Unsaturated fats

The heart-healthy diet and fitness craze can be boiled down to one, simple golden rule: Eat a lot of unsaturated fat. Why? Well because it’s amazing for your heart and it will protect you from basically every cardiovascular disease known to man kind! Or so we’ve been told… However, a recent study published in the Annals of Internal Medicine revealed some surprising new information on the link between dietary fat and heart disease rates, and it’s got the whole health community buzzing.

“Association of Dietary, Circulating, and Supplementing Fatty Acids with Coronary Risks: A Systemic Review and Meta-analysis” is the name of the study conducted by┬áDr. Rajiv Chowdhury at the University of Cambridge. The study includes information collected from over 660,000 participants and analyzes data from both self-assessments and clinical trials, meaning its conclusion is based on far more than simple speculation.

The study found that the link between high levels of unsaturated fat in the body with low rates of cardiovascular disease to be relatively nonexistent. So basically, eating a lot of so-called “healthy” fats does squat, zilch, nada to protect the heart from illness. In addition, the research also revealed that eating higher levels of saturated (AKA “bad”) fat had next to no effect on the heart either! What gives? For years, we’ve been told that unsaturated fats, like those found in avocados, are vital for the wellness of our body’s most vital organ. Health and fitness gurus around the globe have preached the avoidance of saturated fats, like those found in animal products, as they are “evil” and “will send us to an early grave,” but this study speaks differently. Not only may saturated fats not be as harmful as once believed, unsaturated fats may not be the miracle nutrient that we’ve so far suspected.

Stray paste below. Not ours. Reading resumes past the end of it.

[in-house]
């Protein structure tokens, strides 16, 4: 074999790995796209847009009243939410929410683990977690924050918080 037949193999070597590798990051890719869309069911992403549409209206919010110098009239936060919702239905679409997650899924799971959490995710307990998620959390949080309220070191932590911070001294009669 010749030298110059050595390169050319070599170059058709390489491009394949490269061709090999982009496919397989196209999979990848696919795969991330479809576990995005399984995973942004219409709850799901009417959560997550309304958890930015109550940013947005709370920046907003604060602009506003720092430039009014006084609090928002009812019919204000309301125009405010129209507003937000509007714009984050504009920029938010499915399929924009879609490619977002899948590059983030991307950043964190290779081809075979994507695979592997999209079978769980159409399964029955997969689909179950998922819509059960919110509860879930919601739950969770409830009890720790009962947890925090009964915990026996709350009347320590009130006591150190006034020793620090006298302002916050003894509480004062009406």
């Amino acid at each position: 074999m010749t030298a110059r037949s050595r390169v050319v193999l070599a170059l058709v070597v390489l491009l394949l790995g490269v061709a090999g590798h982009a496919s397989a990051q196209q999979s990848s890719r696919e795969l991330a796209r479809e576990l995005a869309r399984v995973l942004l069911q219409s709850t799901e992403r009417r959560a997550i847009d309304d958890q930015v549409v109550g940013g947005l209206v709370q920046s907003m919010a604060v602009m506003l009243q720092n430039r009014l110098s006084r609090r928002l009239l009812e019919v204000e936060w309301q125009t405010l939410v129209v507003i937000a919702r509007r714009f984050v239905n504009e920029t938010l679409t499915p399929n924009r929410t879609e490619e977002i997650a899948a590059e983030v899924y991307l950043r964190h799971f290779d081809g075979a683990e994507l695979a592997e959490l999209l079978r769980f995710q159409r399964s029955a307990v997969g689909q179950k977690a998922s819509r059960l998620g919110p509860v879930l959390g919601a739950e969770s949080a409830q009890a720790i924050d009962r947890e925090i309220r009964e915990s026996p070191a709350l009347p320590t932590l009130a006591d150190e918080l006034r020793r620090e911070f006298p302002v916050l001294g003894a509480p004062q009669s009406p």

Does this mean that we should dump our olive oil down the drain and ditch our lunch time almonds? Should we start eating chicken fried steak for all our meals? Not at all. This study simply revealed that eating a deficit of saturated fat or an excess of unsaturated fats does not contribute to the condition of our hearts, in a good way or otherwise. Both of these fats are dietary necessities which can and should be consumed in moderation. Instead of focusing on one nutrient, we need to remove our blinders and take a look at our diets as a whole. No one nutrient holds the power to turn us from Steven Rogers into Captain America. Balance and moderation are key to a happy and healthy life, a fact which I doubt any study will soon dethrone.

What is your stance on fats?

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Claire is a 21 year student hailing from New York City. She is currently in her senior year at Hunter College, where she is finishing up her English Degree. When she's not at school, she can usually be found working behind the counter at her local bakery. Claire loves to cook and spends an embarrassing amount of time looking up recipes for every dish imaginable. She is particularly fond of trying new dishes and believes that the best way to connect with people is through sharing food. Google